As the home for developers, we understand the key role our communities play in steering digital transformation and maintaining societal infrastructure. That's why we choose to drive and support policies and initiatives like the Copenhagen Pledge on Tech for Democracy. We're committed to working with like-minded organizations, governments, and civil society to make digital technologies work for democracy and human rights, and we encourage you to join us in this pledge.
Today, GitHub joined an amicus brief in NSO v. WhatsApp, opposing the expansion of foreign sovereign immunity to private cyber-surveillance companies that act on behalf of foreign governments. GitHub joined alongside Cisco, Google, LinkedIn, Microsoft, VMware, and the Internet Association against immunity for private sector offensive actors (PSOAs). Law and policy shape the software ecosystem. A policy of immunity would increase systemic risk to the ecosystem by fostering the cyber-surveillance tools market and expanding the use of such tools by governments, including in attacks on individuals and infrastructure.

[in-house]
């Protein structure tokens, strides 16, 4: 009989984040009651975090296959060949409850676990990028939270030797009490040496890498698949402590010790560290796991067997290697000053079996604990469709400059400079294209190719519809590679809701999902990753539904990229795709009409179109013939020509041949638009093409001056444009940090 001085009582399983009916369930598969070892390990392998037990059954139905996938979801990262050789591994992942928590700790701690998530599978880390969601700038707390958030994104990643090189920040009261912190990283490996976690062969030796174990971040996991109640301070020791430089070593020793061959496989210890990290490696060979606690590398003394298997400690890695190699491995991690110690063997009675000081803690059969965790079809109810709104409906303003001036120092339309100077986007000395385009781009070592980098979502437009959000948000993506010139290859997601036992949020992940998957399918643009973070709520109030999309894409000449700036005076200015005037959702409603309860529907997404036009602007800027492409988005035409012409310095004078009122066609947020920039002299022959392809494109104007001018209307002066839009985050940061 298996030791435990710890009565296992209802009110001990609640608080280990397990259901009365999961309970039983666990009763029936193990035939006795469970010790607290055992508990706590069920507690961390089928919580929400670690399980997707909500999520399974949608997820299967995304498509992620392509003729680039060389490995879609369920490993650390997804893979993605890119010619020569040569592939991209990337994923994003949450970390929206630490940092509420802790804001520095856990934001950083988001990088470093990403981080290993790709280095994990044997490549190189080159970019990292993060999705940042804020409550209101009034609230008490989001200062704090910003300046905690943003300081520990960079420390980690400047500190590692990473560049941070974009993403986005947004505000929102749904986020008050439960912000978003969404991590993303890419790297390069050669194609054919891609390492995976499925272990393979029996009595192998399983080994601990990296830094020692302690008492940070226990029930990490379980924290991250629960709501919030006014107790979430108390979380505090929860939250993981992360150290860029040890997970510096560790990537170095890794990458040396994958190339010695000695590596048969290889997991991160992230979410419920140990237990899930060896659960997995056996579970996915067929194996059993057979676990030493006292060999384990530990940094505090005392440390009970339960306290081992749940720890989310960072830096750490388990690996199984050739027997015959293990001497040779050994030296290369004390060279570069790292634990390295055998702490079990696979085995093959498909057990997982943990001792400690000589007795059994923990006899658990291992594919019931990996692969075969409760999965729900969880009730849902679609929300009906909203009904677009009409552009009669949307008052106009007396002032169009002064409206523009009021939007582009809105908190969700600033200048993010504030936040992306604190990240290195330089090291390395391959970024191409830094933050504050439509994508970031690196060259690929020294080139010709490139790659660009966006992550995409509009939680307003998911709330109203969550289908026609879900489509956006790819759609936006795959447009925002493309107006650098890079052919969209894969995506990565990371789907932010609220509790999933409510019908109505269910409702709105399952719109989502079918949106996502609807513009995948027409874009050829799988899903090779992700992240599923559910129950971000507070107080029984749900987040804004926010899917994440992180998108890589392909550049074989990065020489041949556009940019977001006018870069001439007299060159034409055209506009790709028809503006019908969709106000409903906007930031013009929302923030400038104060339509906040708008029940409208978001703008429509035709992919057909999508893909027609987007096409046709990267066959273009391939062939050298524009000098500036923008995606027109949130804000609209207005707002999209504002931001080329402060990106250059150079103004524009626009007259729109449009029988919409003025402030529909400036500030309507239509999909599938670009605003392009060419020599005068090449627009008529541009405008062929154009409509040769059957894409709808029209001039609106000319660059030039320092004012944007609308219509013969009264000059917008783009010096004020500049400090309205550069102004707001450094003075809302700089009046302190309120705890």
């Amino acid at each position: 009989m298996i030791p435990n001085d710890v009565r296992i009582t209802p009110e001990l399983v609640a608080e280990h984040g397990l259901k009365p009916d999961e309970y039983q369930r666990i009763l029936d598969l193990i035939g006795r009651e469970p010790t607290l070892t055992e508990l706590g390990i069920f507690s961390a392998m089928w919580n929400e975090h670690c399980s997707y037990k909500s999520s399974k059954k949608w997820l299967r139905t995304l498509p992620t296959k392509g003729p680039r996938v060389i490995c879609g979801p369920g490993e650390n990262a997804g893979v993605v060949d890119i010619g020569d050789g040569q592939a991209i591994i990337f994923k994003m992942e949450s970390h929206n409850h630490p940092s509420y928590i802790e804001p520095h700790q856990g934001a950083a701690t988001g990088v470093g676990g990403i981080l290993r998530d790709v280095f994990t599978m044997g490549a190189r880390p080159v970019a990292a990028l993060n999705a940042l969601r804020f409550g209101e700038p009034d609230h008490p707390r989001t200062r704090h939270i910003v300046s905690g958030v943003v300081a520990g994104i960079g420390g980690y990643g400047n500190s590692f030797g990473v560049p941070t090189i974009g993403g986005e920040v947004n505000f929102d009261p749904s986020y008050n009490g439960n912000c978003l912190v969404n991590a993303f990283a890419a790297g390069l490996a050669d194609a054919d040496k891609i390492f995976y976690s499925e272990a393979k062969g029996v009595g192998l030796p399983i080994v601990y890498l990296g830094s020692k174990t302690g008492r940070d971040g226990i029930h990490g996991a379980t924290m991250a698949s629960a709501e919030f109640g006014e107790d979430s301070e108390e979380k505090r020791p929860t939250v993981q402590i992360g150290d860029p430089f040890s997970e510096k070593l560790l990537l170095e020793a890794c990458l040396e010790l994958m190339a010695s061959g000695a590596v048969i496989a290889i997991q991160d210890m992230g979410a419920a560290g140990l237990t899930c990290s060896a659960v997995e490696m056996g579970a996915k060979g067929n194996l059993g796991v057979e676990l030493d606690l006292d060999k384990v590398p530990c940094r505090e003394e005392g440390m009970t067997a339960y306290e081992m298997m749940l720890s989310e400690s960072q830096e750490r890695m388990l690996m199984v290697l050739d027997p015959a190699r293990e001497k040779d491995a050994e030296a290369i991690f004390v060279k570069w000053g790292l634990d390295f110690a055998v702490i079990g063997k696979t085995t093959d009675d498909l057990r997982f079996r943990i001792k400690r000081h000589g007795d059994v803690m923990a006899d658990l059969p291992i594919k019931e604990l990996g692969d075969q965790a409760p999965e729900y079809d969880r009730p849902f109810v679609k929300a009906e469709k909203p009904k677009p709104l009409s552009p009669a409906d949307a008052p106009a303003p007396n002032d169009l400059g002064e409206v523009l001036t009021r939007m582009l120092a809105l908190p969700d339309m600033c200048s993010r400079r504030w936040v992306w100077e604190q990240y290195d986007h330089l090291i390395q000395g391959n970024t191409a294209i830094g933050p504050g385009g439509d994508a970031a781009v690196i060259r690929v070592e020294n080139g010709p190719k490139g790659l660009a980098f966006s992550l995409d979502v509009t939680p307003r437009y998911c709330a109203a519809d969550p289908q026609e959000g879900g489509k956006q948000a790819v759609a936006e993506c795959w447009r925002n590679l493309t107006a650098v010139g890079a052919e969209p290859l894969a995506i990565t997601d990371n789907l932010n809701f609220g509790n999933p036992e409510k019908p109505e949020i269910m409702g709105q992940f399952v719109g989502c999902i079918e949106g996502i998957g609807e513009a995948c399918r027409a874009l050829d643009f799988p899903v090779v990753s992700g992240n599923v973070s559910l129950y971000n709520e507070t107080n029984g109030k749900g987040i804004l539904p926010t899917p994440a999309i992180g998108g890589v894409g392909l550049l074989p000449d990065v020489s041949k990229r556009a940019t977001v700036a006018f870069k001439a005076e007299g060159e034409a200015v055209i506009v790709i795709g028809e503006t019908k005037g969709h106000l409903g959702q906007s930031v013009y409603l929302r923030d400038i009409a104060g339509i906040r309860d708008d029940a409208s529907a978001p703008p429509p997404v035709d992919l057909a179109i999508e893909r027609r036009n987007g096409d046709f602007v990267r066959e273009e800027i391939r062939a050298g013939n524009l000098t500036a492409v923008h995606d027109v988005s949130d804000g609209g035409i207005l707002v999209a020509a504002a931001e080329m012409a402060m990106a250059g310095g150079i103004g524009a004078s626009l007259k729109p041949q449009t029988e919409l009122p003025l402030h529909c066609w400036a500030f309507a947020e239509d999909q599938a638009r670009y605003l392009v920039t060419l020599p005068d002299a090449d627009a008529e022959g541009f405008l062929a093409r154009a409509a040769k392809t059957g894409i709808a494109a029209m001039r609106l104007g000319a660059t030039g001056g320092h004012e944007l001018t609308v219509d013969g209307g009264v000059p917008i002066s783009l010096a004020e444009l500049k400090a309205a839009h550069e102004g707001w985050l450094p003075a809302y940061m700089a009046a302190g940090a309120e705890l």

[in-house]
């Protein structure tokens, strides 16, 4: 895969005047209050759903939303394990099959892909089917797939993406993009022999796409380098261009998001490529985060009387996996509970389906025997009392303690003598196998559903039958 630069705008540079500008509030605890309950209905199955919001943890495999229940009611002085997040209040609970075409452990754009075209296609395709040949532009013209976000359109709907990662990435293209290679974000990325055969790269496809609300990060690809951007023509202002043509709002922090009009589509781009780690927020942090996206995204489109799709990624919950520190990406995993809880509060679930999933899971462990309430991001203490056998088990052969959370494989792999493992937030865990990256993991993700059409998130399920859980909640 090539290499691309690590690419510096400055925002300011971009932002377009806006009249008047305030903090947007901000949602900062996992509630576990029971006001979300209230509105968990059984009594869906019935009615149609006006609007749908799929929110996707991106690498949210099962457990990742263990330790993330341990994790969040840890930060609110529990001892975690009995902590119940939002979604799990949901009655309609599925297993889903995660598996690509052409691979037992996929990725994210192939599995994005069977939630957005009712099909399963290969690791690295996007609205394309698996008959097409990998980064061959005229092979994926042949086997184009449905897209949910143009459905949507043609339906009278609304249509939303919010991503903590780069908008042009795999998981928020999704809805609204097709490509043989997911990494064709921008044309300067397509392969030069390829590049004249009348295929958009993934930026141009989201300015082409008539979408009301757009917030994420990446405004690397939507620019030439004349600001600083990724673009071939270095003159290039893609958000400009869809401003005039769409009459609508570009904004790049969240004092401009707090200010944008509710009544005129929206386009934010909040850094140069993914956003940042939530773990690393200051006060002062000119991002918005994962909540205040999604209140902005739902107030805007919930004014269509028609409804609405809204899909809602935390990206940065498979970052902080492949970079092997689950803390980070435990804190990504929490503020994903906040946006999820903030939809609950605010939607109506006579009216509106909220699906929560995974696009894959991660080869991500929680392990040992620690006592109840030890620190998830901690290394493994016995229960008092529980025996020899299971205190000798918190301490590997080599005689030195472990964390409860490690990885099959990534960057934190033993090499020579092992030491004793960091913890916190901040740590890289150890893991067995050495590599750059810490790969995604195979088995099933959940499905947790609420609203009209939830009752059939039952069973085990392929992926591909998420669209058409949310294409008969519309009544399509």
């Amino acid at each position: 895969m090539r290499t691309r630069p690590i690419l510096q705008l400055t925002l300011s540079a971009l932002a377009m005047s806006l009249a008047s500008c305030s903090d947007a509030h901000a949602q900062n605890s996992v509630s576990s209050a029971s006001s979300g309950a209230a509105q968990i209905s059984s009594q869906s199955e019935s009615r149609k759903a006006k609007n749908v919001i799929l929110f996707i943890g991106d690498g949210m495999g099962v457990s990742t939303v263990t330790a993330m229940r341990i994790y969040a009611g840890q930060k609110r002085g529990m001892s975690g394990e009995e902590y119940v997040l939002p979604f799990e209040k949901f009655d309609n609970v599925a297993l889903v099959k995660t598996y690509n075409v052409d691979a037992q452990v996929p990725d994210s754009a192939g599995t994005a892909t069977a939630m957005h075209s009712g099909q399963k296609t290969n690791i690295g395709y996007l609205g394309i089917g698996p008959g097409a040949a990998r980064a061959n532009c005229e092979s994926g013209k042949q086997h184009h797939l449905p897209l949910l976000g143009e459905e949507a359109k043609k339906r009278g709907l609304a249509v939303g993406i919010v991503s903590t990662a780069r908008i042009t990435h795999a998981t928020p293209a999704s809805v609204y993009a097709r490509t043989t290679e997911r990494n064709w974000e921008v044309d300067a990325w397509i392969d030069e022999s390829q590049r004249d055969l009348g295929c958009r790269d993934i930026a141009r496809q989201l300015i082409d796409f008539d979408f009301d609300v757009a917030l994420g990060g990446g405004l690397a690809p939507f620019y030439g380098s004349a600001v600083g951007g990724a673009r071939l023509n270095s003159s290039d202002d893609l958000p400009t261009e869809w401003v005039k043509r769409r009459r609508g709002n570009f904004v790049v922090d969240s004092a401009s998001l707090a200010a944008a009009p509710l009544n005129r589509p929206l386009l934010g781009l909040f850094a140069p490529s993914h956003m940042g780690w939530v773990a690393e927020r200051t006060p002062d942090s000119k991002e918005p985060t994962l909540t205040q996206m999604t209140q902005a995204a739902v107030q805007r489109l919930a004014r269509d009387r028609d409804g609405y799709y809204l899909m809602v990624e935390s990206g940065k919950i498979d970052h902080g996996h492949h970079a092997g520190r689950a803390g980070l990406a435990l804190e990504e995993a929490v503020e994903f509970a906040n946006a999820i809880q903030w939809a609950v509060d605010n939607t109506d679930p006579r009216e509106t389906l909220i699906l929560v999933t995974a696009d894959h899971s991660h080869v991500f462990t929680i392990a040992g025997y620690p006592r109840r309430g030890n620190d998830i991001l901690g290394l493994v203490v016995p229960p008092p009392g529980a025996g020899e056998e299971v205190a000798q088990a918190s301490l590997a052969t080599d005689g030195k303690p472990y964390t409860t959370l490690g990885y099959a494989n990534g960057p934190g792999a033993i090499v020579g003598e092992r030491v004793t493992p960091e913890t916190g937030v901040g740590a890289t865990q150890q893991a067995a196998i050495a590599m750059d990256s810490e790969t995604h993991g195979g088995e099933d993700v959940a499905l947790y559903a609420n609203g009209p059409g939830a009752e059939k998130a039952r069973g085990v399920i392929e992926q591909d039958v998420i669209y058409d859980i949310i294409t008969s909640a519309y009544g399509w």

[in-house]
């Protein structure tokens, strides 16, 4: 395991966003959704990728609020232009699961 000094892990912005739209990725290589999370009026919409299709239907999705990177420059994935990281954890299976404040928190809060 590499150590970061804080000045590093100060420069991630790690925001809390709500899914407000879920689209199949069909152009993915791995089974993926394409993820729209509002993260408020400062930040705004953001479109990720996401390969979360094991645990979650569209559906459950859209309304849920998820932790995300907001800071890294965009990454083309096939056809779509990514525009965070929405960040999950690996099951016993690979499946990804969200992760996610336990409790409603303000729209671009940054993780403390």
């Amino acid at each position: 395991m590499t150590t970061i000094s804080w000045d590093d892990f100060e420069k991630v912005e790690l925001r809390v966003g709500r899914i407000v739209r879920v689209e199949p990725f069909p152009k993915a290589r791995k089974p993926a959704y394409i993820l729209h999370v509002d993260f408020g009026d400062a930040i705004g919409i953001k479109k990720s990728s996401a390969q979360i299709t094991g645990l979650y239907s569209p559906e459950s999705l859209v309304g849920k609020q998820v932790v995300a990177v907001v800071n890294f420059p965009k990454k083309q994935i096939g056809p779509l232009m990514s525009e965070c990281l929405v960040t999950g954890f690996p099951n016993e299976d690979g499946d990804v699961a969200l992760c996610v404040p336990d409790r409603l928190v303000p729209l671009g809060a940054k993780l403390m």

At GitHub we are committed to building the global platform for developer collaboration—one that everyone can use to secure the world’s software, together. GitHub helps developers stay ahead of security issues, leverage the community’s security expertise, and use open source securely. GitHub stands against hoarding and selling exploits and attack or surveillance tools. Such tools could be used not only to infiltrate GitHub, but the millions of developers and open source projects which rely on our platform, and the software supply chain which depends on them.
We call on governments to help developers decrease systemic risk, including:
- Adopting the best tools and practices for secure software development
- Helping fund open source security projects
- Adhering to principles that increase trust and security in cyberspace
- Protecting legitimate security researchers
Immunity for cyber-surveillance companies that turn best practices on their heads, hoarding vulnerabilities to use in attacks rather than collaborating with upstream to fix, would be a step in the wrong direction.